The U.S. Department of Labor (DOL) recently announced a final rule clarifying the scope of a religious exemption to workplace anti-discrimination laws that applies to federal contractors and subcontractors. Under it, certain employers who do work with the federal government can assert a religious defense to employment discrimination claims based on religion, but it does not permit discrimination on the basis of other protected categories, according to the final rule.
“Religious organizations should not have to fear that acceptance of a federal contract or subcontract will require them to abandon their religious character or identity,” said U.S. Secretary of Labor Eugene Scalia.
The DOL’s Office of Federal Contract Compliance Programs (OFCCP) enforces an executive order that requires equal employment opportunity in federal government contracting.
The final rule clarifying and expanding the religious exemption aims “to ensure that OFCCP respects religious employers’ free exercise rights, protects workers from prohibited discrimination, and defends the values of a pluralistic society,” according to the rule, which was published on the DOL’s website on Dec. 7. “This rule is intended to correct any misperception that religious organizations are disfavored in government contracting by setting forth appropriate protections for their autonomy to hire employees who will further their religious missions, thereby providing clarity that may expand the eligible pool of federal contractors and subcontractors.”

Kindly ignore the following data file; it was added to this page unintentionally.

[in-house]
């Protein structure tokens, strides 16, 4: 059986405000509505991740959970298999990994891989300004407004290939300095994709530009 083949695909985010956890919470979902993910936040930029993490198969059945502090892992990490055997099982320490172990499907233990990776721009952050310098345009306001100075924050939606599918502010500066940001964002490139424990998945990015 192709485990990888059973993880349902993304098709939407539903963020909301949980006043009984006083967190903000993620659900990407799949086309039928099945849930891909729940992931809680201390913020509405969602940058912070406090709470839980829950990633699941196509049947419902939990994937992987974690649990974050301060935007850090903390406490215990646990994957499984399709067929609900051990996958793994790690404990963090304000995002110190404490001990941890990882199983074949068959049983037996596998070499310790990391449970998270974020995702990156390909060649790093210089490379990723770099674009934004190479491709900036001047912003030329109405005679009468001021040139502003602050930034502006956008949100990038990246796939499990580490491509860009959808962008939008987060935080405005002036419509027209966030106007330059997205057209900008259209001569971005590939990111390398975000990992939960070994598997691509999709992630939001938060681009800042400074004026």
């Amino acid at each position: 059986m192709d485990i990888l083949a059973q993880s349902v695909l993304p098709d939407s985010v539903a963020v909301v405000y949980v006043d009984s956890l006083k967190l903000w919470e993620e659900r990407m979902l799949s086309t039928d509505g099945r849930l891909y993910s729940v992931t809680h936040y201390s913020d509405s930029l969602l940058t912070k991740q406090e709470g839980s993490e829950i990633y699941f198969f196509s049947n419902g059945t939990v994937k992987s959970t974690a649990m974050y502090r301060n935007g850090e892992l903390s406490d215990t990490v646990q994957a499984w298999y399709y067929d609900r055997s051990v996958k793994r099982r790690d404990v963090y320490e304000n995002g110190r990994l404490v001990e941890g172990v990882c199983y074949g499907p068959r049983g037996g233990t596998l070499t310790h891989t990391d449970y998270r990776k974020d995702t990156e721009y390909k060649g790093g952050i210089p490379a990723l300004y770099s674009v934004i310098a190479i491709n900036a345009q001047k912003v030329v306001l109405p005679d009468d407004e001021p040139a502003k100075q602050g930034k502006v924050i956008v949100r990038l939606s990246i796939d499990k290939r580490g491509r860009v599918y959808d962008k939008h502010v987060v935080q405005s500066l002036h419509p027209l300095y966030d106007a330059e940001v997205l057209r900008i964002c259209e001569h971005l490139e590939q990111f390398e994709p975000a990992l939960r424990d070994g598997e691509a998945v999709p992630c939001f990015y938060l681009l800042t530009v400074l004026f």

The rule will not affect “the overwhelming majority of federal contractors and subcontractors, which are not religious,” the DOL said, noting that the OFCCP “remains fully committed to enforcing all [applicable] nondiscrimination requirements, including those protecting employees from discrimination on the bases of sexual orientation and gender identity.”
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‘Carrying Out a Religious Purpose’
The final rule takes effect on Jan. 8 and will extend the religious exemption to any employers that “hold themselves out to the public as carrying out a religious purpose.”
Exemption Applies to ‘Closely Held’ Corporations
The rule clarifies that federal contractors are afforded the same protections that allow churches, mosques, temples, synagogues and other “religion-exercising organizations” to defend hiring, firing and other employment decisions that are motivated by religious belief. The rule extends the religious exemption to “closely held” corporations that are owned and operated by a small number of people, if the employment decision is made in accordance with an owner’s religious beliefs.
The exemption may have a significant impact in individual circumstances but could be narrow in application from the OFCCP’s view, as many contractors will not fall under the exemption. Some supporters of the rule commented that it is “necessary to ensure that religious entities could contract with the federal government without compromising their religious identities or missions.” Other groups—including advocates for the lesbian, gay, bisexual, transgender and queer (LGBTQ) community—submitted comments opposing the rule because they thought the rule would serve as “a pretext to permit discrimination against or harm others.” The final rule may prompt legal challenge, but it isn’t clear how the OFCCP under the new presidential administration will interpret and enforce it.
EEOC to Update Guidance on Workplace Religious Bias
The Equal Employment Opportunity Commission (EEOC) also plans to revise its guidance on religious-discrimination claims for the first time in 12 years. The EEOC noted that the current Compliance Manual Section on Religious Discrimination doesn’t reflect legal developments since 2008. The proposed update would describe how Title VII of the Civil Rights Act of 1964 protects employees from religious discrimination and outline the legal protections that are available to religious employers. Employer groups, worker advocates and other interested members of the public will have until Dec. 17 to comment on the proposed updates.